Kid safe Internet
Facebook etiquette & privacy for dummies
[Hoboken, N.J.] : Wiley, 2009.
Face it-you need this book-and-DVD bundle covering the biggest issues Facebook users need to know Facebook For Dummies tops the charts with each successive edition published, and this latest edition is expected to continue that trend. Packed with critical issues that have heavily affected Facebook users, this new version includes a full version of Facebook For Dummies, 3rd Edition and the 60-minute DVD Facebook Etiquette & Privacy For Dummies . Facebook experts Leah Pearlman and Carolyn Abram address critical issues such as how to decipher between a legitimate message from a friend and a possible virus. You'll learn how to implement privacy settings to limit access to your status updates and photos, handle friend requests from people you don't know, determine how many friends you should have on your profile, and create a friend list to make sure only certain people see certain content. Plus, you'll discover the many recent privacy and interface changes and learn how to manage these issues so that you can enjoy Facebook to its fullest. Features the full edition of Facebook For Dummies, 3rd Edition and a 60-minute DVD that discusses privacy and etiquette issues Covers the most essential issues that Facebook users need to know Explains how to set privacy to limit access to information to only the people you want to see your Facebook content Details ways to handle friend requests from people you don't know or distinguish between a legitimate message or a virus disguised as one Walks you through implementing privacy settings to limit access to your status updates and photos Don't just accept any old Facebook advice on face value-this book-and-DVD bundle contains everything you need to know to make the most of your Facebook experience!
Internet safety
edited by Richard Joseph Stein.
New York : H.W. Wilson Company, 2009.
  1. Reprints of previously published magazine and newspaper articles.
  2. Includes bibliographical references (p. [163]-173) and index.
Growing up online
WGBH Educational Foundation ; a Frontline co-production with Ark Media, LLC ; written by Rachel Dretzin ; produced and directed by Rachel Dretzin and John Maggio.
[Alexandria, VA] : Distributed by PBS Home Video, c2008.
  1. DVD, widescreen.
  2. Closed-captioned.
  3. Narrator: Will Lyman.
  4. Originally broadcast on Jan. 22, 2008 as a segment of the television program, Frontline.
  5. Special feature: Discussion guide in .PDF file.
  6. Nearly every teen in America is on the Internet every day. They socialize with friends and strangers alike. Peer inside the cyber world through the eyes of teens and their parents. Investigates the risks, realities, and misconceptions of teenage self-expression on the World Wide Web.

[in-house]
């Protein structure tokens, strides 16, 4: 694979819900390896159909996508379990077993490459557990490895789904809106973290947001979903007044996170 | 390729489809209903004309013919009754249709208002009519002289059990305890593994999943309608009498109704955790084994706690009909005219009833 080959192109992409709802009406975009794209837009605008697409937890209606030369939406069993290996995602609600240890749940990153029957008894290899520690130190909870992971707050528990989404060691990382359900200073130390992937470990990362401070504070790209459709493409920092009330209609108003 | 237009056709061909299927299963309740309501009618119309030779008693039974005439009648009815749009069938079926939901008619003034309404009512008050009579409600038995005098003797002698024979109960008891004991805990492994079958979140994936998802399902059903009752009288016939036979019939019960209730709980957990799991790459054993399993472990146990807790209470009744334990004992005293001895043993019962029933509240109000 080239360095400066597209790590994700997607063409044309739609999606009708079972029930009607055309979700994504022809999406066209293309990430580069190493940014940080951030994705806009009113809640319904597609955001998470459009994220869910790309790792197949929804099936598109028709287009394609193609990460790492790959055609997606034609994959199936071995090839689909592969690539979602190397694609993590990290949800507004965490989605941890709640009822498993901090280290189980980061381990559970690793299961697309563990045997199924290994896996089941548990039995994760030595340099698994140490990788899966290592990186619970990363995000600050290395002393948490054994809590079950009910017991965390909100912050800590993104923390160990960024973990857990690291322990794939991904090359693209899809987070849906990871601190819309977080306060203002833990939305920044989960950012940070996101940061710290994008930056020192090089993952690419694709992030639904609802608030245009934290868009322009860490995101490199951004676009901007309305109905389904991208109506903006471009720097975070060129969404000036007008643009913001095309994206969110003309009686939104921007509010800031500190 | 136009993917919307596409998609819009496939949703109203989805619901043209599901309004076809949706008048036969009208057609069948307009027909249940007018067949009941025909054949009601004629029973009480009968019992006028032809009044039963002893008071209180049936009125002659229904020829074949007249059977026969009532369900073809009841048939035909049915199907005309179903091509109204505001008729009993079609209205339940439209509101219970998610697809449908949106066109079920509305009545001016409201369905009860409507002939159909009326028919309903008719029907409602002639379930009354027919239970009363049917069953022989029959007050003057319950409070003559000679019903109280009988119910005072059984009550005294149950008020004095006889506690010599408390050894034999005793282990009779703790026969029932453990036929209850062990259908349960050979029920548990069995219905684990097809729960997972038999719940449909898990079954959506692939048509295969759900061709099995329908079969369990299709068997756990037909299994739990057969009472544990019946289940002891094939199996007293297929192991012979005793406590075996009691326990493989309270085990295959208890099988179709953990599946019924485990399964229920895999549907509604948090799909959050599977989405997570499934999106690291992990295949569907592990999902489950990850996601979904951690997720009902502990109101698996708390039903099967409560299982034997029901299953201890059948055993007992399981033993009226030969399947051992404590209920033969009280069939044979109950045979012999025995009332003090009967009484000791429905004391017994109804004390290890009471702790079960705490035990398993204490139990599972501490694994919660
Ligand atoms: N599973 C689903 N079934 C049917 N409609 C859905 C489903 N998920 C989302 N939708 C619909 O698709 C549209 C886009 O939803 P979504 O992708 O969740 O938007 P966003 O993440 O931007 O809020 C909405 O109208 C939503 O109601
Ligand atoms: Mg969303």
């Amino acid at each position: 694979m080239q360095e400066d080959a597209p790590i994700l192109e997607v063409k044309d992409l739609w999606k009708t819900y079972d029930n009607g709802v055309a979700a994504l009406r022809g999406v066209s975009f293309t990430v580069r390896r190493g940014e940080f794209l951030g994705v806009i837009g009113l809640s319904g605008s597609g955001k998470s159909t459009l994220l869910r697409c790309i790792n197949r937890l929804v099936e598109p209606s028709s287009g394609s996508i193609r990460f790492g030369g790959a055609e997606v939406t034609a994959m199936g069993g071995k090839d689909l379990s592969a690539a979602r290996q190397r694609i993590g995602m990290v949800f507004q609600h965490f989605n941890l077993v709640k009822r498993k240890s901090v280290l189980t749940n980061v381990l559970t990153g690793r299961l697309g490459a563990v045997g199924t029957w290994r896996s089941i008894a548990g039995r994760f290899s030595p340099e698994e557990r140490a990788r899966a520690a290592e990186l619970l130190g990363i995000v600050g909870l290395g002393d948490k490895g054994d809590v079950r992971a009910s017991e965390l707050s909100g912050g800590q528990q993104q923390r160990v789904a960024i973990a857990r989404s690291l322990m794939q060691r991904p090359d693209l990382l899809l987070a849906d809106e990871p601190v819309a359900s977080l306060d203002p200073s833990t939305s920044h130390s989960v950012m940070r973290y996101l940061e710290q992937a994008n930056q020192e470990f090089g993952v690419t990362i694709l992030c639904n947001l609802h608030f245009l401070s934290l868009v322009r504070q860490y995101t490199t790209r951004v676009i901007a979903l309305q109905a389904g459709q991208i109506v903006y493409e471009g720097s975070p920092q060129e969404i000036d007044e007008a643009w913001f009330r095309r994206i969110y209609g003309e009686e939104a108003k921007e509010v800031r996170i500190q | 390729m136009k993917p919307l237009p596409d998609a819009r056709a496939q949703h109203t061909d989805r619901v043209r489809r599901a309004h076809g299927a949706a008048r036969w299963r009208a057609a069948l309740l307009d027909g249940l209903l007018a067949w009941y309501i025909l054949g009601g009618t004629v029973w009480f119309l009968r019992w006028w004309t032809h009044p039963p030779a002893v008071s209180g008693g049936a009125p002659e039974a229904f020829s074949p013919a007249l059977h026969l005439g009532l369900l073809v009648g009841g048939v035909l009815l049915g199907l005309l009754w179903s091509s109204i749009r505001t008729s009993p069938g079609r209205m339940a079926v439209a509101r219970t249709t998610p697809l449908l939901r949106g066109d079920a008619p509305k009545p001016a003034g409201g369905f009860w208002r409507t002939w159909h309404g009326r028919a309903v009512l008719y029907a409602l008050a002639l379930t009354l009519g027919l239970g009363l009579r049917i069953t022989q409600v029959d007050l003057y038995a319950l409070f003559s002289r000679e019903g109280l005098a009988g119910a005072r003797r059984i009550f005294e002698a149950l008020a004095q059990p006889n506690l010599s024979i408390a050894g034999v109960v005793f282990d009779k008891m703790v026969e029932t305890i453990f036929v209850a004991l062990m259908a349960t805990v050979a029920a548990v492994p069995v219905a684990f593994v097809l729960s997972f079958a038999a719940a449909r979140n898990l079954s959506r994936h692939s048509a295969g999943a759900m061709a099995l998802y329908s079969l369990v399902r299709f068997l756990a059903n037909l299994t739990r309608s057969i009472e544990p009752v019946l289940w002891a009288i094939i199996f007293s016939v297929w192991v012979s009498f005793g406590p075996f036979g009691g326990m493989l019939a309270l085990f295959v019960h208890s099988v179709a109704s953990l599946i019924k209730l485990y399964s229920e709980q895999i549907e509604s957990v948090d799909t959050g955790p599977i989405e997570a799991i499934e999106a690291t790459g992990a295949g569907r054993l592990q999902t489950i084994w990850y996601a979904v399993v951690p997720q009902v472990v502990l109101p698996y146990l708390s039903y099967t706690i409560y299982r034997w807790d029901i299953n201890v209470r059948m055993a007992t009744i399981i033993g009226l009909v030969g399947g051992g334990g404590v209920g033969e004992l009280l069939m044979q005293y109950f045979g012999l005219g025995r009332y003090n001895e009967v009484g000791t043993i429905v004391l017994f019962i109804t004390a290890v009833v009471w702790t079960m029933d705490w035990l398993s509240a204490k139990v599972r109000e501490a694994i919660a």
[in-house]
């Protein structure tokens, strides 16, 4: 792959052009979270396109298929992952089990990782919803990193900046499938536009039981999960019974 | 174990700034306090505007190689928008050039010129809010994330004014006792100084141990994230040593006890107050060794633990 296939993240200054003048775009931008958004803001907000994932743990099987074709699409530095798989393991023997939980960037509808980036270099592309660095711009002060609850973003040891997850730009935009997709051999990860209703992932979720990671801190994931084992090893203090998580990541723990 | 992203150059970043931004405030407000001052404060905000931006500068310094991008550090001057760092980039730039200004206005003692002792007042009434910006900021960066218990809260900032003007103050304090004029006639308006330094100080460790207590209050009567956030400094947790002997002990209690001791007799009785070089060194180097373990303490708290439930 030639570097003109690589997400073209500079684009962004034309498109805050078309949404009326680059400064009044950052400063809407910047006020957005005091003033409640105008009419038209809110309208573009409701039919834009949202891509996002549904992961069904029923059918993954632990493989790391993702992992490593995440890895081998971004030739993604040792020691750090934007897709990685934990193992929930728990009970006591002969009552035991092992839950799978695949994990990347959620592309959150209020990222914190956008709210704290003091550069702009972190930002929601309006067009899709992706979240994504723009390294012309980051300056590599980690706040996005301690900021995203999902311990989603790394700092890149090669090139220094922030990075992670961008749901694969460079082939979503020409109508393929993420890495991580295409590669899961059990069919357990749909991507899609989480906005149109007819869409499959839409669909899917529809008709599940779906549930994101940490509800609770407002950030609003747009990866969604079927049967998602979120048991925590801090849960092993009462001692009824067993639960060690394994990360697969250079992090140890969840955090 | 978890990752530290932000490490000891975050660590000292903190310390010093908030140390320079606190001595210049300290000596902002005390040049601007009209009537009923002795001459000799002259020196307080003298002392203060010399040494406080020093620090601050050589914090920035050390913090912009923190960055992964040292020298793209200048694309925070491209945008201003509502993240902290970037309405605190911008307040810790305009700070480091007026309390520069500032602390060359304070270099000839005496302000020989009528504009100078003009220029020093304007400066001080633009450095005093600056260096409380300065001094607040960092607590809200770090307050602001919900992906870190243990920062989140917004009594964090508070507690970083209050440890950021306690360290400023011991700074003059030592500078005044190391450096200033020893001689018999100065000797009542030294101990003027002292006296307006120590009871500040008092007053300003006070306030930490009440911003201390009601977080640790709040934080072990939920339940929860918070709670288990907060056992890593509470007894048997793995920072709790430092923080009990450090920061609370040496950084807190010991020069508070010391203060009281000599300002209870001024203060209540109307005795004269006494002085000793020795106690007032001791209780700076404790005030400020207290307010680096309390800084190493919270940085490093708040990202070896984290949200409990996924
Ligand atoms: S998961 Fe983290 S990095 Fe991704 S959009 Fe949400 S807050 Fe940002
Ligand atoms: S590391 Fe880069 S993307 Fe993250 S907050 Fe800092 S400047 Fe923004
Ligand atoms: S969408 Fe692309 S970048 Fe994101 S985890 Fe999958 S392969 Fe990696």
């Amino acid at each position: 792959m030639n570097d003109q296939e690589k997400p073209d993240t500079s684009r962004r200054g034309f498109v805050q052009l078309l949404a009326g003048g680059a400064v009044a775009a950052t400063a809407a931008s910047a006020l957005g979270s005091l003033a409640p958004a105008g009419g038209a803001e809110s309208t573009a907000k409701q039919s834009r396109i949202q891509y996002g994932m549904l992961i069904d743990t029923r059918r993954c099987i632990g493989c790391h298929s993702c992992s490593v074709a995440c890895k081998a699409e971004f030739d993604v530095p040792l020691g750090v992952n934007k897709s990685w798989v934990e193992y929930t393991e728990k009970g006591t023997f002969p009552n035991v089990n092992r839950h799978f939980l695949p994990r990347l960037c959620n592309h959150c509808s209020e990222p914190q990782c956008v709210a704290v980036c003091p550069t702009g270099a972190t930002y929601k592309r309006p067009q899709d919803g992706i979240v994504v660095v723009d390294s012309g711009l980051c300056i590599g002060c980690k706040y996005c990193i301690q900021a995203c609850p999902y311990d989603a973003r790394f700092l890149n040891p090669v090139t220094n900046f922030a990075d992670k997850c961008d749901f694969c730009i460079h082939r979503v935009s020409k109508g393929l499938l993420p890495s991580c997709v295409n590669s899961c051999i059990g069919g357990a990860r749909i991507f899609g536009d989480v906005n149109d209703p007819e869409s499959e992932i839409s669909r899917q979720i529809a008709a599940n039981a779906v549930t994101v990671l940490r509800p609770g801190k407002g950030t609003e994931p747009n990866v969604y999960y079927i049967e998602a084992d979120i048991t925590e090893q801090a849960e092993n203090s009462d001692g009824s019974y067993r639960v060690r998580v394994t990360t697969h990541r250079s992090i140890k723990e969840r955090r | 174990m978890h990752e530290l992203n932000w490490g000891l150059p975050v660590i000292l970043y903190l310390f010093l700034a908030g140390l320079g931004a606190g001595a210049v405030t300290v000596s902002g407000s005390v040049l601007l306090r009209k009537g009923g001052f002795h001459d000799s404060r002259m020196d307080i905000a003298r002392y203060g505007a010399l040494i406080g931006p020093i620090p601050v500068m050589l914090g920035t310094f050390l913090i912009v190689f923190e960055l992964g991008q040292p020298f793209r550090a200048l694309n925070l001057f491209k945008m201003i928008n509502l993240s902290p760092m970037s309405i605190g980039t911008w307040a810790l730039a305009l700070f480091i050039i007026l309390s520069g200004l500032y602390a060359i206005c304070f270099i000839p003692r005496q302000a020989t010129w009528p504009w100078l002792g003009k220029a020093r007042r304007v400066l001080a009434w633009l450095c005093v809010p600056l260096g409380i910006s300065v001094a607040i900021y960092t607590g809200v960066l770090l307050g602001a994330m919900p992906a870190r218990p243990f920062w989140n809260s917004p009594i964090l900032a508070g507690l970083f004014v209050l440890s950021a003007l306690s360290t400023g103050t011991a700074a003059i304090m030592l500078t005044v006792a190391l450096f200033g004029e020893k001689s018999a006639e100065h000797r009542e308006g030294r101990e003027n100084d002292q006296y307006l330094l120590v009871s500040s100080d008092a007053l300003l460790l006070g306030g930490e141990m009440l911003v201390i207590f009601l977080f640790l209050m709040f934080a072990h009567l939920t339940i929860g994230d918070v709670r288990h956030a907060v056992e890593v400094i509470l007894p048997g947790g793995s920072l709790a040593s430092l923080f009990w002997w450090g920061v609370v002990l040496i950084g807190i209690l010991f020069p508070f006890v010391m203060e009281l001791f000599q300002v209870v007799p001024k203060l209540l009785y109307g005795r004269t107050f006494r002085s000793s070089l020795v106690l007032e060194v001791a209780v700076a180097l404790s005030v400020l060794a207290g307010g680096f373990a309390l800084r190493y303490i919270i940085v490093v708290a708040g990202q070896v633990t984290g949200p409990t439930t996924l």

7. Living their lives essentially online -- A revolution in classrooms and social life -- Self-expression, trying on new identities -- The child predator fear -- Private worlds outside parents' reach -- Cyberbullying -- Updates.

Many children use the Internet at home, at a friendís house, in school or at the library to socialize with their friends. There are lots of ways for them to communicate online. They can chat, send instant messages, post messages on websites and email. Because your children have more opportunities to access the Internet, they may know more than you about using it.

In order to protect your child on the Internet you must show your child that you know something about it. Your local schools or library that may offer a class and you can get some hands on experience using the Internet yourself.

Monitor your child's usage when they go online. Locate the computer in a common area, like the family room. Learn about the services and software that can filter and give you parental control over what your child can do online. Some of these services may be available through your Internet service provider. These programs can block out inappropriate websites, prevent your child from entering personal information, keep your child out of chat rooms and restrict the sending and receiving of email.

Some rules you can establish with your child for using the Internet are:

  • Discuss that talking to a stranger on the street is just the same as chatting with a stranger online.
  • They should not give out personal information including their name, address and school they attend.
  • Do not read email or open attachments if you do not know the sender.

Parents who understand the Internet can guide their children, while keeping them safe, as they cruise the information highway.

Article by: St. Louis Public Library staff